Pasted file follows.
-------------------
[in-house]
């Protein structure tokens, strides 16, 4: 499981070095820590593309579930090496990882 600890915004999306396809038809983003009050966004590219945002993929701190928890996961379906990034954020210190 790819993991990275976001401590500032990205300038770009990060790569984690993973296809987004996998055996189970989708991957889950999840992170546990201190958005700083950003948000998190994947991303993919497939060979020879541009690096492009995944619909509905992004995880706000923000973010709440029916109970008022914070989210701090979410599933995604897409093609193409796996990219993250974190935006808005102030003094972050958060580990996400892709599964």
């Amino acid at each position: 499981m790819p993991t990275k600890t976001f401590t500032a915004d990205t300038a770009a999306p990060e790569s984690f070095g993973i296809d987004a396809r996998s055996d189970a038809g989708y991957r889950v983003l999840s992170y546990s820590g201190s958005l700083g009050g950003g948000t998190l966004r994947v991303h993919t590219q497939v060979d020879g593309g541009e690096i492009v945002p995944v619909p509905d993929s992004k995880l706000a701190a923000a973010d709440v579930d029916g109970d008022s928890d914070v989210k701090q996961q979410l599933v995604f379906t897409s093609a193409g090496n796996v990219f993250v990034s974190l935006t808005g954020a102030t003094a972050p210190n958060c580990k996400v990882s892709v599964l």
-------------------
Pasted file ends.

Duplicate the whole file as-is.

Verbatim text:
[in-house]
């Protein structure tokens, strides 16, 4: 499981070095820590593309579930090496990882 600890915004999306396809038809983003009050966004590219945002993929701190928890996961379906990034954020210190 790819993991990275976001401590500032990205300038770009990060790569984690993973296809987004996998055996189970989708991957889950999840992170546990201190958005700083950003948000998190994947991303993919497939060979020879541009690096492009995944619909509905992004995880706000923000973010709440029916109970008022914070989210701090979410599933995604897409093609193409796996990219993250974190935006808005102030003094972050958060580990996400892709599964």
């Amino acid at each position: 499981m790819p993991t990275k600890t976001f401590t500032a915004d990205t300038a770009a999306p990060e790569s984690f070095g993973i296809d987004a396809r996998s055996d189970a038809g989708y991957r889950v983003l999840s992170y546990s820590g201190s958005l700083g009050g950003g948000t998190l966004r994947v991303h993919t590219q497939v060979d020879g593309g541009e690096i492009v945002p995944v619909p509905d993929s992004k995880l706000a701190a923000a973010d709440v579930d029916g109970d008022s928890d914070v989210k701090q996961q979410l599933v995604f379906t897409s093609a193409g090496n796996v990219f993250v990034s974190l935006t808005g954020a102030t003094a972050p210190n958060c580990k996400v990882s892709v599964l």